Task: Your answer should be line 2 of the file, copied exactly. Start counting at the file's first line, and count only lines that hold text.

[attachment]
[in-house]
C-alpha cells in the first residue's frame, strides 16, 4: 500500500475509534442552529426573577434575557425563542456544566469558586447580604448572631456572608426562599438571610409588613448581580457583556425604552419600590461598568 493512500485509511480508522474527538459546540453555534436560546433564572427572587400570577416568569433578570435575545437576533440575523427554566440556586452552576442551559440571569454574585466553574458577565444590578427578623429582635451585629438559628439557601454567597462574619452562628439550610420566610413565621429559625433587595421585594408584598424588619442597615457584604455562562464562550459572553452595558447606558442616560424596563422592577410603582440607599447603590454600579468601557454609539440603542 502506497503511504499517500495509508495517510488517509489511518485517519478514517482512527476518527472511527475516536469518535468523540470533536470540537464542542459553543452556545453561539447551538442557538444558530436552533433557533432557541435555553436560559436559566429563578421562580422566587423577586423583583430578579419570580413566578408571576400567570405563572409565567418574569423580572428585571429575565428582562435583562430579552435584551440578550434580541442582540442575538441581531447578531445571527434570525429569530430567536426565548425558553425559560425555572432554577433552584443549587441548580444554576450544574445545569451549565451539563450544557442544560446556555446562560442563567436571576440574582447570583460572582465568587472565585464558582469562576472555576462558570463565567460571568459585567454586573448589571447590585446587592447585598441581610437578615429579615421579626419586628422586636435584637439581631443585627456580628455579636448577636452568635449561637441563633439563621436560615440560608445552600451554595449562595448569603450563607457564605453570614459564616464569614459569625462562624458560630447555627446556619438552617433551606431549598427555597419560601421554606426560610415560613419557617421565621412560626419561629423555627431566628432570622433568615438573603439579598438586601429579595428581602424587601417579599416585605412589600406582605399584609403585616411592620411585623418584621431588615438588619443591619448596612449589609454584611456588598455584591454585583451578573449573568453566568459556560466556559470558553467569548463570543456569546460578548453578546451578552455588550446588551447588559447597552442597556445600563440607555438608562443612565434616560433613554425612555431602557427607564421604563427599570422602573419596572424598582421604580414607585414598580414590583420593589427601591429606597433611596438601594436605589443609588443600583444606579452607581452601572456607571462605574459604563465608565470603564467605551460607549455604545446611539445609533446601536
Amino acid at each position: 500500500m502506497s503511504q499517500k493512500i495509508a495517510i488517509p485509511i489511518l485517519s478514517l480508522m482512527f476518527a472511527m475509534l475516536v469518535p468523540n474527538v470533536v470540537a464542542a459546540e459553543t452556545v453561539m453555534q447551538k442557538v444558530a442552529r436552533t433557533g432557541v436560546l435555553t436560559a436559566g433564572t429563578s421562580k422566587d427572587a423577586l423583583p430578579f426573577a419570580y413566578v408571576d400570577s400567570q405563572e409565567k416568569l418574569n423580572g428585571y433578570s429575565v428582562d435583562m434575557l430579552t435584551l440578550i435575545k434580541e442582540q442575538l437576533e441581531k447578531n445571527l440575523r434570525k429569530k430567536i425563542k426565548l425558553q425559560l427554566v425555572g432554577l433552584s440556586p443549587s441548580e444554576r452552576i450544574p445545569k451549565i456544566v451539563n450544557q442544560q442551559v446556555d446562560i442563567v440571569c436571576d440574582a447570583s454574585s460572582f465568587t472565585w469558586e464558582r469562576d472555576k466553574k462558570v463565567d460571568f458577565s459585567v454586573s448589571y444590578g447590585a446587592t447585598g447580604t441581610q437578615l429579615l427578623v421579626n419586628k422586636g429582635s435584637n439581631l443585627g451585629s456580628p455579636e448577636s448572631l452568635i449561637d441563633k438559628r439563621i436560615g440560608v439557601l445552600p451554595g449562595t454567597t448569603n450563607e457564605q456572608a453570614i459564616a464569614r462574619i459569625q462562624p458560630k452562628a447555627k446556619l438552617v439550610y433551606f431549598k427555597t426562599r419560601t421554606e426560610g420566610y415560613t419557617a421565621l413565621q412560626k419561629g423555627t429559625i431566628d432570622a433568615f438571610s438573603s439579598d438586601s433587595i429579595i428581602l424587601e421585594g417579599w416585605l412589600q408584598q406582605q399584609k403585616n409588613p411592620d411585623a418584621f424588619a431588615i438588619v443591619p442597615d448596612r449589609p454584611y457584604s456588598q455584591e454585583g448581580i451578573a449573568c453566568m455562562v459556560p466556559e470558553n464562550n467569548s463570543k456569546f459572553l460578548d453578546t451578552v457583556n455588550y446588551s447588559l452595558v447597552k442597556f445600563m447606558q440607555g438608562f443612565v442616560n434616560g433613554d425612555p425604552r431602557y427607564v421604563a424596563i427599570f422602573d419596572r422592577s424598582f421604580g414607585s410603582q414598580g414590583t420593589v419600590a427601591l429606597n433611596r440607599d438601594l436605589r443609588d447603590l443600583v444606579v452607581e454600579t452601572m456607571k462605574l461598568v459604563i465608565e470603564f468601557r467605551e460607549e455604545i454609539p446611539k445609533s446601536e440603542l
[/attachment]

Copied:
C-alpha cells in the first residue's frame, strides 16, 4: 500500500475509534442552529426573577434575557425563542456544566469558586447580604448572631456572608426562599438571610409588613448581580457583556425604552419600590461598568 493512500485509511480508522474527538459546540453555534436560546433564572427572587400570577416568569433578570435575545437576533440575523427554566440556586452552576442551559440571569454574585466553574458577565444590578427578623429582635451585629438559628439557601454567597462574619452562628439550610420566610413565621429559625433587595421585594408584598424588619442597615457584604455562562464562550459572553452595558447606558442616560424596563422592577410603582440607599447603590454600579468601557454609539440603542 502506497503511504499517500495509508495517510488517509489511518485517519478514517482512527476518527472511527475516536469518535468523540470533536470540537464542542459553543452556545453561539447551538442557538444558530436552533433557533432557541435555553436560559436559566429563578421562580422566587423577586423583583430578579419570580413566578408571576400567570405563572409565567418574569423580572428585571429575565428582562435583562430579552435584551440578550434580541442582540442575538441581531447578531445571527434570525429569530430567536426565548425558553425559560425555572432554577433552584443549587441548580444554576450544574445545569451549565451539563450544557442544560446556555446562560442563567436571576440574582447570583460572582465568587472565585464558582469562576472555576462558570463565567460571568459585567454586573448589571447590585446587592447585598441581610437578615429579615421579626419586628422586636435584637439581631443585627456580628455579636448577636452568635449561637441563633439563621436560615440560608445552600451554595449562595448569603450563607457564605453570614459564616464569614459569625462562624458560630447555627446556619438552617433551606431549598427555597419560601421554606426560610415560613419557617421565621412560626419561629423555627431566628432570622433568615438573603439579598438586601429579595428581602424587601417579599416585605412589600406582605399584609403585616411592620411585623418584621431588615438588619443591619448596612449589609454584611456588598455584591454585583451578573449573568453566568459556560466556559470558553467569548463570543456569546460578548453578546451578552455588550446588551447588559447597552442597556445600563440607555438608562443612565434616560433613554425612555431602557427607564421604563427599570422602573419596572424598582421604580414607585414598580414590583420593589427601591429606597433611596438601594436605589443609588443600583444606579452607581452601572456607571462605574459604563465608565470603564467605551460607549455604545446611539445609533446601536